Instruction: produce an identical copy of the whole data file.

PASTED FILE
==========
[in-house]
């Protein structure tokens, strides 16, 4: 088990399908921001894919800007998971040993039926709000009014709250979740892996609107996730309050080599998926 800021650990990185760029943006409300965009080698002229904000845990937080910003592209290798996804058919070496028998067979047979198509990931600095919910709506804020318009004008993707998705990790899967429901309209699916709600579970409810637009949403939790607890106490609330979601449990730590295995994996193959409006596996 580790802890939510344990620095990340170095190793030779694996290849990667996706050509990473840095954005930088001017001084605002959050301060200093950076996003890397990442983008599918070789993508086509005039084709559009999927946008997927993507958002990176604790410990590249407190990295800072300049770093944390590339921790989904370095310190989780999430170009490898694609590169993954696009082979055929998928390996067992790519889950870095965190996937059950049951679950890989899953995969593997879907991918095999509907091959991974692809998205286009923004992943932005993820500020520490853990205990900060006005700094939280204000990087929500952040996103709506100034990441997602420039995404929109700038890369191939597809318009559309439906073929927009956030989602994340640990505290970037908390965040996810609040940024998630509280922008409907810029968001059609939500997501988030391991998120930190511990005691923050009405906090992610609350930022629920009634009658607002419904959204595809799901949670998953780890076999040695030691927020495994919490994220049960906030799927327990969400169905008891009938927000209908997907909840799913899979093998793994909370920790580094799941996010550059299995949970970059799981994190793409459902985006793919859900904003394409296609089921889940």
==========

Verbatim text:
[in-house]
């Protein structure tokens, strides 16, 4: 088990399908921001894919800007998971040993039926709000009014709250979740892996609107996730309050080599998926 800021650990990185760029943006409300965009080698002229904000845990937080910003592209290798996804058919070496028998067979047979198509990931600095919910709506804020318009004008993707998705990790899967429901309209699916709600579970409810637009949403939790607890106490609330979601449990730590295995994996193959409006596996 580790802890939510344990620095990340170095190793030779694996290849990667996706050509990473840095954005930088001017001084605002959050301060200093950076996003890397990442983008599918070789993508086509005039084709559009999927946008997927993507958002990176604790410990590249407190990295800072300049770093944390590339921790989904370095310190989780999430170009490898694609590169993954696009082979055929998928390996067992790519889950870095965190996937059950049951679950890989899953995969593997879907991918095999509907091959991974692809998205286009923004992943932005993820500020520490853990205990900060006005700094939280204000990087929500952040996103709506100034990441997602420039995404929109700038890369191939597809318009559309439906073929927009956030989602994340640990505290970037908390965040996810609040940024998630509280922008409907810029968001059609939500997501988030391991998120930190511990005691923050009405906090992610609350930022629920009634009658607002419904959204595809799901949670998953780890076999040695030691927020495994919490994220049960906030799927327990969400169905008891009938927000209908997907909840799913899979093998793994909370920790580094799941996010550059299995949970970059799981994190793409459902985006793919859900904003394409296609089921889940």